You have made very insightful points, and it appears you’re another student of Frederick Bastiat…
Michael Kelly

In a pragmatarian system, “concentrated benefits and dispersed costs” will be logically impossible. With the current system… corn farmers have the ability to reach into my pocket. In a pragmatarian system… corn farmers will not have this ability. If they want my money then they will have to do a really good job of persuading me to give it to them.

Creating a market in the public sector would entirely eliminate “legal plunder”.

Would corn farmers have the ability to put their own tax dollars back into their own pockets? It depends on how many other people would choose to put their own tax dollars into the pockets of corn farmers. If corn farmers are the only people who would choose to put tax dollars into their pockets… then this will be painfully obvious…

Economic demand has a shape. If we created a market in the public sector… then we would easily be able to see the shape of the demand for every single item on the “menu”. And if the shape of the demand for an item is too narrow/skinny… then the item will be removed from the menu.

In other words, if we implement pragmatarianism, and too few people spend their tax dollars on corn subsidies… then we will be able to clearly see that the shape of the demand for corn subsidies is too skinny… and corn subsidies will be removed from the menu and corn farmers will no longer have the ability to put their own tax dollars back into their own pockets. Instead, corn farmers will be required to put their tax dollars into other people’s pockets. But of course they will be able to choose whose pockets they put their tax dollars into.

For the sake of comparison here’s what the shape of the demand for public healthcare might look like…

The shape of the demand for healthcare is not skinny. It’s fat.

Imagine a small town with one doctor, one sheriff, one teacher and one mayor. There are 300 people in this town and they all have to pay taxes. On April 15 everybody goes to the town square and gets to decide for themselves how many of their own hard-earned tax dollars they put into the doctor’s pocket, the sheriff’s pocket, the teacher’s pocket and the mayor’s pocket. If lots of people choose to put lots of their tax dollars into the doctor’s pocket… and few people choose to put few of their tax dollars into the mayor’s pocket… then… in terms of public service… the doctor will have a lot more legitimacy than the mayor. Either the mayor will be replaced… or his position will be eliminated. And would it be problematic if the doctor put his tax dollars into his own pocket? I don’t see the problem. And I doubt that the townsfolk would see the problem either.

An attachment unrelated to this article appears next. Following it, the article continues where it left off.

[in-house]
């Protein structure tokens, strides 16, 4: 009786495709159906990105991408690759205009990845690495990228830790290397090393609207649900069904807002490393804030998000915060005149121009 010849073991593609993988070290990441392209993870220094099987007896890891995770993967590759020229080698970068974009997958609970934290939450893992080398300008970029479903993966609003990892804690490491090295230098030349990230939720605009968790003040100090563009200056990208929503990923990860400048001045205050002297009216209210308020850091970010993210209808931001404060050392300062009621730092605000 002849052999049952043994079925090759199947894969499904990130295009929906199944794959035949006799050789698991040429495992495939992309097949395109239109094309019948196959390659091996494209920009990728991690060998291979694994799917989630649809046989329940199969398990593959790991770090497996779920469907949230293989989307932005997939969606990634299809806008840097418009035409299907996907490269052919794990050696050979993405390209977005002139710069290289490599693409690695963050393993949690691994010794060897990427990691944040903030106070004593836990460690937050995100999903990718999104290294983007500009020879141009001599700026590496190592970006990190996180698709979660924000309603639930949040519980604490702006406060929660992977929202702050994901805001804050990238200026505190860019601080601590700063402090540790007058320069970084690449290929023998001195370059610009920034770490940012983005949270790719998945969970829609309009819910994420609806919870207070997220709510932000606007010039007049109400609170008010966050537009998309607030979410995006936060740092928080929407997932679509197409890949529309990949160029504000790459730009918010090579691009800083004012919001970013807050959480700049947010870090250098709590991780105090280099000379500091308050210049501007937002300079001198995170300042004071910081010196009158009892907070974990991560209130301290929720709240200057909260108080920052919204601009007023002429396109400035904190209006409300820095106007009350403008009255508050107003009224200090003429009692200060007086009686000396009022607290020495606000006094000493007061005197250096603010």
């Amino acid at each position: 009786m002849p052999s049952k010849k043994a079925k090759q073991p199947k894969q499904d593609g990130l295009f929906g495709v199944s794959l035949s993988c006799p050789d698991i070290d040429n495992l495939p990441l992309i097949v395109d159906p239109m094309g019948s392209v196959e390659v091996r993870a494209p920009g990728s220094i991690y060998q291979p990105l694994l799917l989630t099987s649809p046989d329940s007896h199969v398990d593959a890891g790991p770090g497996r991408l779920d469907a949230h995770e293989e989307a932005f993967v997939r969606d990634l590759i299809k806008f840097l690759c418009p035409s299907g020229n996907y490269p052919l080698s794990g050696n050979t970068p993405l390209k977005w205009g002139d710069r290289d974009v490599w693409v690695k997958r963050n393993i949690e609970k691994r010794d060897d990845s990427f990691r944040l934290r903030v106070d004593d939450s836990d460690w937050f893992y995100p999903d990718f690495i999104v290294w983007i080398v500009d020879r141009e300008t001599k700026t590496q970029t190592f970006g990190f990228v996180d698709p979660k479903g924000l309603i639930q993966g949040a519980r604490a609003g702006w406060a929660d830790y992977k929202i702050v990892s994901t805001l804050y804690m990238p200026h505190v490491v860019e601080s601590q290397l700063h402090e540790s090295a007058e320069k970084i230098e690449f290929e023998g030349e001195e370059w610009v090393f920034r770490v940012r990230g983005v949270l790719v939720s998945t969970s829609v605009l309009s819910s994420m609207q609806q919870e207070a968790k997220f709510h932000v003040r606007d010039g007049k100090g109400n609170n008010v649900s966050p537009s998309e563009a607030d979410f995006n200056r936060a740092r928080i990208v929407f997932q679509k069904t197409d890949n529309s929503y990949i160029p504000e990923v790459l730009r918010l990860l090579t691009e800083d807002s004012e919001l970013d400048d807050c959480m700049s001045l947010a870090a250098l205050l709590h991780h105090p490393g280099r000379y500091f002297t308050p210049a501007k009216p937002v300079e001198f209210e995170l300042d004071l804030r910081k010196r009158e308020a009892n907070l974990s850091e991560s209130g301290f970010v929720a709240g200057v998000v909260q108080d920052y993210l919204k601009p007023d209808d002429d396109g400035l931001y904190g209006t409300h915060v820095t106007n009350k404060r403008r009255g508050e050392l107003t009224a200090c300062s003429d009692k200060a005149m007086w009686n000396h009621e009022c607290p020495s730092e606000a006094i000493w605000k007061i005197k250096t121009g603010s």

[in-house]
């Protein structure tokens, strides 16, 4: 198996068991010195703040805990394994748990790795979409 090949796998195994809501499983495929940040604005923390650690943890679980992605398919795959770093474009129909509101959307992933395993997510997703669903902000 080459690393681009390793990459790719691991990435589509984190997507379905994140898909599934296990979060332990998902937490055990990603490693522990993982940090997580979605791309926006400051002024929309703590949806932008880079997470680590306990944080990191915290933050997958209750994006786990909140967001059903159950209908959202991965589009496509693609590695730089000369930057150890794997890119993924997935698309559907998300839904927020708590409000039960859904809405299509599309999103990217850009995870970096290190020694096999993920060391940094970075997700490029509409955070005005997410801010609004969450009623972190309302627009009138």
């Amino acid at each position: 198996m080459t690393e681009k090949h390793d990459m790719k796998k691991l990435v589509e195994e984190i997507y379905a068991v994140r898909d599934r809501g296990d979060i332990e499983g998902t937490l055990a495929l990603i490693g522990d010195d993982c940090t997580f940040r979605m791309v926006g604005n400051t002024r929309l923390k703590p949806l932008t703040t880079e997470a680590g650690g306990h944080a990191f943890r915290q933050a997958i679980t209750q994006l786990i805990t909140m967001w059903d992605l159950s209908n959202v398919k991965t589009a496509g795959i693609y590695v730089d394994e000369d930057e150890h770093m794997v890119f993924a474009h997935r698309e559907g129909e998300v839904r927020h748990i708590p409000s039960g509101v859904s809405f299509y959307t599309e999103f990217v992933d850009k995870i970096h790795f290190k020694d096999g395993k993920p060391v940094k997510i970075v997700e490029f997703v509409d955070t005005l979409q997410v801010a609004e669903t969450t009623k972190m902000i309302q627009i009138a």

Of course the logistics in this small town system wouldn’t be very practical for a country with 300 million people. If we created a market in the public sector…. then taxpayers would be free to shop in the public sector whenever they wanted. Rather than give their tax dollars to the IRS… they would give their tax dollars directly to the government organizations that match their preferences. The general concept is exactly the same. We’d still be able to see and compare the demand shapes for the various items on the menu.

Would it be meaningful if lots of taxpayers spend lots of taxes on healthcare? Of course. The more money that doctors, nurses, technicians and researchers get paid…. the greater the incentive that students would have to choose these careers. Logically, as more and more people choose the healthcare profession… the supply of healthcare would increase and increase. Eventually, taxpayers would allocate less and less tax dollars to healthcare. As far as careers in healthcare go… the green light would turn into a yellow light and then a red light.

It is thus that the private interests and passions of individuals naturally dispose them to turn their stocks towards the employments which in ordinary cases are most advantageous to the society. But if from this natural preference they should turn too much of it towards those employments, the fall of profit in them and the rise of it in all others immediately dispose them to alter this faulty distribution. Without any intervention of law, therefore, the private interests and passions of men naturally lead them to divide and distribute the stock of every society among all the different employments carried on in it as nearly as possible in the proportion which is most agreeable to the interest of the whole society. — Adam Smith, Wealth of Nations

Markets are all about communication. We spend our money to communicate with each other. So creating a market in the public sector would simply facilitate communication about public goods.

We can apply the same concept to Netflix. A market could be created in Netflix simply by giving subscribers the option to allocate their fees to the content that matches their preferences. If you love sci-fi content… then you’d allocate your fees accordingly. Would subscribers benefit from their ability to use their fees to communicate the intensity of their preferences? Of course. Unless you want to believe that Netflix “planners” are somehow omniscient or superior…

Apparently, then, the legislators and the organizers have received from Heaven an intelligence and virtue that place them beyond and above mankind; if so, let them show their titles to this superiority. — Bastiat